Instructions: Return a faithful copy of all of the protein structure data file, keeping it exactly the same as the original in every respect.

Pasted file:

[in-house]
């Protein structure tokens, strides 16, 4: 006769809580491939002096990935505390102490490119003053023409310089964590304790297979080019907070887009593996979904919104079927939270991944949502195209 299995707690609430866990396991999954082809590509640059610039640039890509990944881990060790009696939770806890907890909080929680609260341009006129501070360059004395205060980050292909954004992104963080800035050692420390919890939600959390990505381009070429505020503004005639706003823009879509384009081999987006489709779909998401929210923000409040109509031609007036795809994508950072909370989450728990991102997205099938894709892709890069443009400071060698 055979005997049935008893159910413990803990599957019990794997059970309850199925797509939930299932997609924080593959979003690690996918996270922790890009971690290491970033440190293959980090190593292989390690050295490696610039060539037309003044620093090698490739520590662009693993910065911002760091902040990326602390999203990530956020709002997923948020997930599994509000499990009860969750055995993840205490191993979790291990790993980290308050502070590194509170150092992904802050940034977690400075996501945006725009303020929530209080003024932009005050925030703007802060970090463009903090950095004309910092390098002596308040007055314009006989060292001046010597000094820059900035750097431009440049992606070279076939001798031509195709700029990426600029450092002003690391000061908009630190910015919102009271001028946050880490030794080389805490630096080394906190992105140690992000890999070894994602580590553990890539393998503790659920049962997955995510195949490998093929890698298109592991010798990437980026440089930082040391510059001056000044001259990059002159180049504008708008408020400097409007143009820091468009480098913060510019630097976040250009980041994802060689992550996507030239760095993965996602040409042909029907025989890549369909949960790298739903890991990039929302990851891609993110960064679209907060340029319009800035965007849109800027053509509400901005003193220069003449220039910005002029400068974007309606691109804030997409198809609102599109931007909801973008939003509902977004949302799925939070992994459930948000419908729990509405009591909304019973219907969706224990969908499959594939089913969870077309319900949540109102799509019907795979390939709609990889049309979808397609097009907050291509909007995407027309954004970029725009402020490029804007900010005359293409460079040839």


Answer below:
[in-house]
């Protein structure tokens, strides 16, 4: 006769809580491939002096990935505390102490490119003053023409310089964590304790297979080019907070887009593996979904919104079927939270991944949502195209 299995707690609430866990396991999954082809590509640059610039640039890509990944881990060790009696939770806890907890909080929680609260341009006129501070360059004395205060980050292909954004992104963080800035050692420390919890939600959390990505381009070429505020503004005639706003823009879509384009081999987006489709779909998401929210923000409040109509031609007036795809994508950072909370989450728990991102997205099938894709892709890069443009400071060698 055979005997049935008893159910413990803990599957019990794997059970309850199925797509939930299932997609924080593959979003690690996918996270922790890009971690290491970033440190293959980090190593292989390690050295490696610039060539037309003044620093090698490739520590662009693993910065911002760091902040990326602390999203990530956020709002997923948020997930599994509000499990009860969750055995993840205490191993979790291990790993980290308050502070590194509170150092992904802050940034977690400075996501945006725009303020929530209080003024932009005050925030703007802060970090463009903090950095004309910092390098002596308040007055314009006989060292001046010597000094820059900035750097431009440049992606070279076939001798031509195709700029990426600029450092002003690391000061908009630190910015919102009271001028946050880490030794080389805490630096080394906190992105140690992000890999070894994602580590553990890539393998503790659920049962997955995510195949490998093929890698298109592991010798990437980026440089930082040391510059001056000044001259990059002159180049504008708008408020400097409007143009820091468009480098913060510019630097976040250009980041994802060689992550996507030239760095993965996602040409042909029907025989890549369909949960790298739903890991990039929302990851891609993110960064679209907060340029319009800035965007849109800027053509509400901005003193220069003449220039910005002029400068974007309606691109804030997409198809609102599109931007909801973008939003509902977004949302799925939070992994459930948000419908729990509405009591909304019973219907969706224990969908499959594939089913969870077309319900949540109102799509019907795979390939709609990889049309979808397609097009907050291509909007995407027309954004970029725009402020490029804007900010005359293409460079040839």